Is it an artificial construct or an actual fact? Crypto demand is either waning or about to surge.

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Recent events, such as China’s ban on Bitcoin mining, may be “long-term positives for the market even if they introduce short-term volatility.”

Because BlackRock is the world’s largest asset manager, its CEO, Larry Fink, recently stated that he was seeing “very little in terms of investor demand” for crypto and Bitcoin (BTC) based on “my last two weeks of business travel,” it raised some eyebrows.

A lively Twitter discussion followed one commentator’s remarks of how BlackRock was simply protecting its legacy bond business, given that “Goldman Sachs, BNY Mellon, State Street, Morgan Stanley, all entered the space in response to demand.” Furthermore, BlackRock is the second-largest owner of MicroStrategy (MSTR) stock, regarded by many as a pure Bitcoin play.

As previously reported, Bitcoin reached an all-time high of $64,000 on April 14 before plummeting, and it has now been trading at roughly half its April high for weeks, as have many other cryptocurrencies. It’s understandable that some users are concerned.

Moving beyond market cycles

Perhaps it is better to adopt a longer-term view regarding recent events. “Two months is a very short time period in crypto,” Bitwise chief investment officer Matt Hougan explained to Cointelegraph, adding, “I’m not sure what to make of Fink’s comments, except that they don’t align with our day-to-day experience.”

“Institutional investors take 12–36 months to do due diligence,” Jeff Dorman, chief investment officer of digital asset management firm Arca, told Cointelegraph, adding further, “They aren’t timing market cycles. They are trying to get comfortable with the asset class to make a 10-year-plus commitment.”

“It’s important to remember that the market is up more than 200% in the past 12 months, making it the best-performing asset class in the world over the last year,” added Hougan, who claims to see continuous inflows into Bitwise.

Furthermore, crypto and blockchain technology is a global phenomenon, and one must be cautious when drawing global conclusions from events in the United States or Europe. For the record, BlackRock is headquartered in New York City. “It doesn’t feel like a crypto winter here in Asia,” said Justin d’Anethan, head of exchange sales at Singapore-based EQONEX.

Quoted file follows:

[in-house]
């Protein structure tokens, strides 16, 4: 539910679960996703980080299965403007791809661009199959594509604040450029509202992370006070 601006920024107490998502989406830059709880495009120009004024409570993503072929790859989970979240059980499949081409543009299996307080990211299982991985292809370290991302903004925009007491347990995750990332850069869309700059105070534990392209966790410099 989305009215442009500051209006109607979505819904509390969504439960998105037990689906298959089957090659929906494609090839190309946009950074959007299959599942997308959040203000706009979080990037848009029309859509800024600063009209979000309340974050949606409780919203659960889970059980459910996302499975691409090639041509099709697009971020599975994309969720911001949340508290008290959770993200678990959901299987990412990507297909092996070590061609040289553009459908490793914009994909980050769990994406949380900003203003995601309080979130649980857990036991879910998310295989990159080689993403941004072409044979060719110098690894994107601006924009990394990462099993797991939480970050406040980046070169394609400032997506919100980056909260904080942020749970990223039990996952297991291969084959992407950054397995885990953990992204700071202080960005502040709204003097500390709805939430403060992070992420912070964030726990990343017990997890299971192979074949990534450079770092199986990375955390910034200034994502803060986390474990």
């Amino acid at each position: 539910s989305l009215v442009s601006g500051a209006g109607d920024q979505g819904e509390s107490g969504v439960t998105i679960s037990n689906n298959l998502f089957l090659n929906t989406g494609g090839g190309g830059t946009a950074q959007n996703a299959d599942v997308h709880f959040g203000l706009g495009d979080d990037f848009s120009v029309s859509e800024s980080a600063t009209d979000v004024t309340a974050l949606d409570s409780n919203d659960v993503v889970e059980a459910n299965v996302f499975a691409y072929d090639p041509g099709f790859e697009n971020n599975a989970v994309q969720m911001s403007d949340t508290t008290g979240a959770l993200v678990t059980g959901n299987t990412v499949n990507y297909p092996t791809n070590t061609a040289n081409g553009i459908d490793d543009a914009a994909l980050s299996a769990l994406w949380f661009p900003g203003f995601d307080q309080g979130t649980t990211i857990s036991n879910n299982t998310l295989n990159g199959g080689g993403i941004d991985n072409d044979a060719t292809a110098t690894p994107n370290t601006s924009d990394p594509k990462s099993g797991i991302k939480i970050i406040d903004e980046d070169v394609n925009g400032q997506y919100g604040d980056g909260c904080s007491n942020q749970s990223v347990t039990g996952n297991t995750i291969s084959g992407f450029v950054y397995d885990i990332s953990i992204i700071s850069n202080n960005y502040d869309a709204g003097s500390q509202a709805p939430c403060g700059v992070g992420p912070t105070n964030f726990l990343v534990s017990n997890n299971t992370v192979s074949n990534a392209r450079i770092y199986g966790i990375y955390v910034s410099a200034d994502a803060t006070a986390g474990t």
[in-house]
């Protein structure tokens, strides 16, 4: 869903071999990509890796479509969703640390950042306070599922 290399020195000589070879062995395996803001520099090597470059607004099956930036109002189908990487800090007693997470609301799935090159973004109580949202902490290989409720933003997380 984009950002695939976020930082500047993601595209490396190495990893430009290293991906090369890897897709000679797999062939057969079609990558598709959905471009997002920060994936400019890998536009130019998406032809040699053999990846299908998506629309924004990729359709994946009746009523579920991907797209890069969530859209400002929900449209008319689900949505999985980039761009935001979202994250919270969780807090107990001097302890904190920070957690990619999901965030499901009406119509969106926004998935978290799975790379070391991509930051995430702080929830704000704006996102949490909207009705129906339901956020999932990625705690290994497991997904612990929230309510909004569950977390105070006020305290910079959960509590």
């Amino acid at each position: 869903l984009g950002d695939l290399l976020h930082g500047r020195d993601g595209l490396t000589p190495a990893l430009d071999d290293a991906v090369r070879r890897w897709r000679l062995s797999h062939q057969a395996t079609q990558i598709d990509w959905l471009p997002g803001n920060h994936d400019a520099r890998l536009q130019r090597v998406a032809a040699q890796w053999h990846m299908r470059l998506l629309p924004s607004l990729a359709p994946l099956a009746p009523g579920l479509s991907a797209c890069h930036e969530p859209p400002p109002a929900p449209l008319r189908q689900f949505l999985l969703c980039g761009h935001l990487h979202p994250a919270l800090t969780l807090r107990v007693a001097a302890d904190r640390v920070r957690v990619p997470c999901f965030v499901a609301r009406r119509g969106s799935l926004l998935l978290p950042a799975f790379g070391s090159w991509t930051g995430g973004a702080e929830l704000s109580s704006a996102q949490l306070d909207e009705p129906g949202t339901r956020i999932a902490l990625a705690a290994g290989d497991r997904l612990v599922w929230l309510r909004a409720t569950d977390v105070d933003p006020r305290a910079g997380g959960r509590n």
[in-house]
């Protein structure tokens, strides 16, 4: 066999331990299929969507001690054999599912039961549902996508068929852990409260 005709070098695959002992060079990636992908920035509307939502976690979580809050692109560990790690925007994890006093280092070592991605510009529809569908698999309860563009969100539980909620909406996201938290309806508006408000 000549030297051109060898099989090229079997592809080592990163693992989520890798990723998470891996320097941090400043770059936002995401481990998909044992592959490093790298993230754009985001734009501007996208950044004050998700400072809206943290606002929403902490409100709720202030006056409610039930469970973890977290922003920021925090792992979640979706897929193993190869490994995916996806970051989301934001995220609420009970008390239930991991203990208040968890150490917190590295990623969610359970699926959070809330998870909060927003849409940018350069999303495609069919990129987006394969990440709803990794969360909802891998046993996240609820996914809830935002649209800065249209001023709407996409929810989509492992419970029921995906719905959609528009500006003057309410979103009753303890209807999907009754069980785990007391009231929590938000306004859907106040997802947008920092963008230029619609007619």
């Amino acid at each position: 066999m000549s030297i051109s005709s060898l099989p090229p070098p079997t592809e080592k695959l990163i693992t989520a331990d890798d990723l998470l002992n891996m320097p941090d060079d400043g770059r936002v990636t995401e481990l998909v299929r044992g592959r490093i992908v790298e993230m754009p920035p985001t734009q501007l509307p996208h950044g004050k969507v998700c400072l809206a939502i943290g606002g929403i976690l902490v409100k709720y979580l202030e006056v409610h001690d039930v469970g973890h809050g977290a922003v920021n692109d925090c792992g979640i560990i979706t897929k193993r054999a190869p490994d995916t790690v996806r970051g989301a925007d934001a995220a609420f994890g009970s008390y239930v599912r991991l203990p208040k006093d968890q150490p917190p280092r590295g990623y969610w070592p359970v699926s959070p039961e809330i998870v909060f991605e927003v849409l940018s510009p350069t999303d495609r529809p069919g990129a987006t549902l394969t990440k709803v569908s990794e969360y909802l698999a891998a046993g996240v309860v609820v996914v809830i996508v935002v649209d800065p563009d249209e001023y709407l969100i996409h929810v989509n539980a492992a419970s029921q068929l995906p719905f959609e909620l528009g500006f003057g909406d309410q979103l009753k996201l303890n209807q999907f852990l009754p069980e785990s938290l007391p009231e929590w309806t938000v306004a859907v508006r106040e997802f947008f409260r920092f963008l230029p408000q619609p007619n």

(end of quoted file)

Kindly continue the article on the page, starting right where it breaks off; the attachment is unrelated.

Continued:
“While prices falling have definitely dampened some of the enthusiasm, we’re still seeing a clear interest for crypto and crypto- and blockchain-based ventures. If anything, the stagnation in the lower 30,000’s was/is seen by many as an opportunity to get in.”

In other news, Emin Gün Sirer, a Cornell University professor and the creator of the Avalanche blockchain protocol, recently stated that hedge funds aren’t the only institutional players dabbling in cryptocurrency these days: “I’ve been getting contacts from retirement funds, […] far slower-moving but with perhaps ten times more dollars under their control, and they are gradually entering the crypto space.”

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Also, Fidelity Digital, an institutional pioneer in the crypto space, has been aggressively expanding lately — boosting staff by 70% due to “strong crypto demand,” including 100 new workers in Dublin, Boston and Utah, as Fidelity Digital president Tom Jessop told Bloomberg. The firm sees more demand from retirement advisors as well as companies, and it is broadening its product offerings accordingly. “We’ve seen more interest in Ether, so we want to be ahead of that demand,” said Jessop. Megan Griffin, a Fidelity Digital spokesperson, told Cointelegraph:

“We haven’t seen a material change in [crypto] demand during the [post-April 14] drawdown, given institutions tend to hold a long-term view and are experienced in managing through cycles.”